A second Wisconsin judge Tuesday blocked parts of a law to curtail Democratic authority that was passed during last year's lame-duck session by the state's GOP-controlled legislature, the Milwaukee Journal Sentinel reported.
Judge Frank Remington reportedly issued a temporary injunction on some of the provisions, claiming that the plaintiffs were likely to prove they violated the separation-of-powers doctrine in the state constitution.
The series of laws signed by then-Gov. Scott Walker (R) in December limiting the powers of his Democratic successor, Gov. Tony Evers, were blocked by another judge last week.
Judge Richard Niess voided all the lawmakers' actions because he concluded they had brought themselves into session at a time that wasn't allowed, according to the Sentinel.
Tuesday's ruling strengthens the position of Democrats, as Republicans would need to get two orders from appeals courts to put the laws back in place.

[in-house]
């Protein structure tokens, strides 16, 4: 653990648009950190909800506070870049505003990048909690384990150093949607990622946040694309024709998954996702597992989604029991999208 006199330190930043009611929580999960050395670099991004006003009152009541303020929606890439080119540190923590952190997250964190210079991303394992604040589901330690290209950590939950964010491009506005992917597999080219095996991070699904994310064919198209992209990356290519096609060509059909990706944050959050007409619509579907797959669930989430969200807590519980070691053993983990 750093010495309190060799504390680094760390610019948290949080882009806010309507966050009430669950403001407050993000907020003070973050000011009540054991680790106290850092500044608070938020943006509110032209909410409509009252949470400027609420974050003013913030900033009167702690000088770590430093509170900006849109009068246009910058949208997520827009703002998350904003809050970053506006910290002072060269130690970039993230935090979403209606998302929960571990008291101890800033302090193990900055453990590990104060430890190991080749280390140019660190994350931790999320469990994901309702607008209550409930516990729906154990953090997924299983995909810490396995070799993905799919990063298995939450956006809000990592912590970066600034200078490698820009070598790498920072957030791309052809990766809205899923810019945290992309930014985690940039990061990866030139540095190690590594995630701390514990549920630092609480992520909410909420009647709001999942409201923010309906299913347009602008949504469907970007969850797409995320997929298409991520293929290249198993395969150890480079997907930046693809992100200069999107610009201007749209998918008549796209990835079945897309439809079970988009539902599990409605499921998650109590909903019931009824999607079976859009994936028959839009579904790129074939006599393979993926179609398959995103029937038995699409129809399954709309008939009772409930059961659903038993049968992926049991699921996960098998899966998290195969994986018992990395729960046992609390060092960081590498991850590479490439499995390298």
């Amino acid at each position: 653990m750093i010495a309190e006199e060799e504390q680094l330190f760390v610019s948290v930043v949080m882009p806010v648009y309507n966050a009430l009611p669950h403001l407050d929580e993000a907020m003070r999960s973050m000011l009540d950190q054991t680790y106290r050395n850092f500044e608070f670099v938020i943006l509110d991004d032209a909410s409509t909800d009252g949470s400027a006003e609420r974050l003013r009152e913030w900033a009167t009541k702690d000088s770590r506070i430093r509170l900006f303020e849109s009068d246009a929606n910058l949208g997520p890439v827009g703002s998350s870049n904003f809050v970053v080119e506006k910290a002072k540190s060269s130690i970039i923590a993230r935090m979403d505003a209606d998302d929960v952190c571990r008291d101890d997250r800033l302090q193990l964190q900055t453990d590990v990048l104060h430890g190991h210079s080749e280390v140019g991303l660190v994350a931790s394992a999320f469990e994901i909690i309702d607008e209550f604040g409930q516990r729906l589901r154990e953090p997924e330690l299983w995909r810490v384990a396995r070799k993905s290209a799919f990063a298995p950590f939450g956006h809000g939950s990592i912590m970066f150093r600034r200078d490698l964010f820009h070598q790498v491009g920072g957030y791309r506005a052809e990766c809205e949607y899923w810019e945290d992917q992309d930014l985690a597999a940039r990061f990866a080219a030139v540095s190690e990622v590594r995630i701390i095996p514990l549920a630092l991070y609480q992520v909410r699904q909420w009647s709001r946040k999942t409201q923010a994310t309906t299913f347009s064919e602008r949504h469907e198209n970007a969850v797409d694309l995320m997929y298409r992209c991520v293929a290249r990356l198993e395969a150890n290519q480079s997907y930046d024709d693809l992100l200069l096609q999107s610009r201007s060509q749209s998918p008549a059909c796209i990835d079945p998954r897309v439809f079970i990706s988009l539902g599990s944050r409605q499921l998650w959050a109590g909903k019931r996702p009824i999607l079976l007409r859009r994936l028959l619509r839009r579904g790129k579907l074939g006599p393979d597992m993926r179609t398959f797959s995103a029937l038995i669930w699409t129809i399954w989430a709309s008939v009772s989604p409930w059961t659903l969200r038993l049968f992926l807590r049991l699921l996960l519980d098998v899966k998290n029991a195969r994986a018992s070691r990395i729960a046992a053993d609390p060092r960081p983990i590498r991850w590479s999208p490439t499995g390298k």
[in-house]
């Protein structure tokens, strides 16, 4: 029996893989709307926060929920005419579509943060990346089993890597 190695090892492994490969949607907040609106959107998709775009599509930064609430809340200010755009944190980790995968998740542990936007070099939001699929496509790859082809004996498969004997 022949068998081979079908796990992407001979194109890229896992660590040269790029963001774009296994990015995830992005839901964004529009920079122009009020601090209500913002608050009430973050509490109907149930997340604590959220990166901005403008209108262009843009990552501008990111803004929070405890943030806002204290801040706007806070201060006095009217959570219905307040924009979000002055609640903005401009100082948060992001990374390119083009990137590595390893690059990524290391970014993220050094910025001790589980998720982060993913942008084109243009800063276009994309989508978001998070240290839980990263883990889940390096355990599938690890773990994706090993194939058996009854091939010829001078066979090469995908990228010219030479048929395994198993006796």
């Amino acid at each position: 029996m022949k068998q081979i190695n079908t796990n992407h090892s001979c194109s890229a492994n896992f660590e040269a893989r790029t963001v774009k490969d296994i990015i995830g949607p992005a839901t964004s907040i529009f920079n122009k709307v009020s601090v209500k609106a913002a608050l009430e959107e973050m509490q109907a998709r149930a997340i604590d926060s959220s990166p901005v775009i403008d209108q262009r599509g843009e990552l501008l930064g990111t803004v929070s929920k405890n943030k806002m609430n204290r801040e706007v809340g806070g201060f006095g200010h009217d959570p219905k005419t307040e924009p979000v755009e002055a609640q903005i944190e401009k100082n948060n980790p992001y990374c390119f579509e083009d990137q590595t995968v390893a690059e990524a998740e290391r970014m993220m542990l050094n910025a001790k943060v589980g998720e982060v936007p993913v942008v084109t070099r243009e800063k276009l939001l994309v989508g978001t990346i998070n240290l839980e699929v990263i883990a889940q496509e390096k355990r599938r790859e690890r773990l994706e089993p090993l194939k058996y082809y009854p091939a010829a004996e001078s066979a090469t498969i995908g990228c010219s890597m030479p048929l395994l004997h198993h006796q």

The laws would shift powers away from Evers and Democratic Attorney General Josh Kaul to the GOP-controlled Wisconsin legislature.
Evers celebrated Tuesday's decision on Twitter, calling it an "important victory for the people of Wisconsin and our constitution."
It is now abundantly clear that the lame duck session was nothing more than an illegal power grab intended to override the will of the people. It is time to move beyond this chapter and work together to build a Wisconsin that puts the people first.— Governor Tony Evers (@GovEvers) March 26, 2019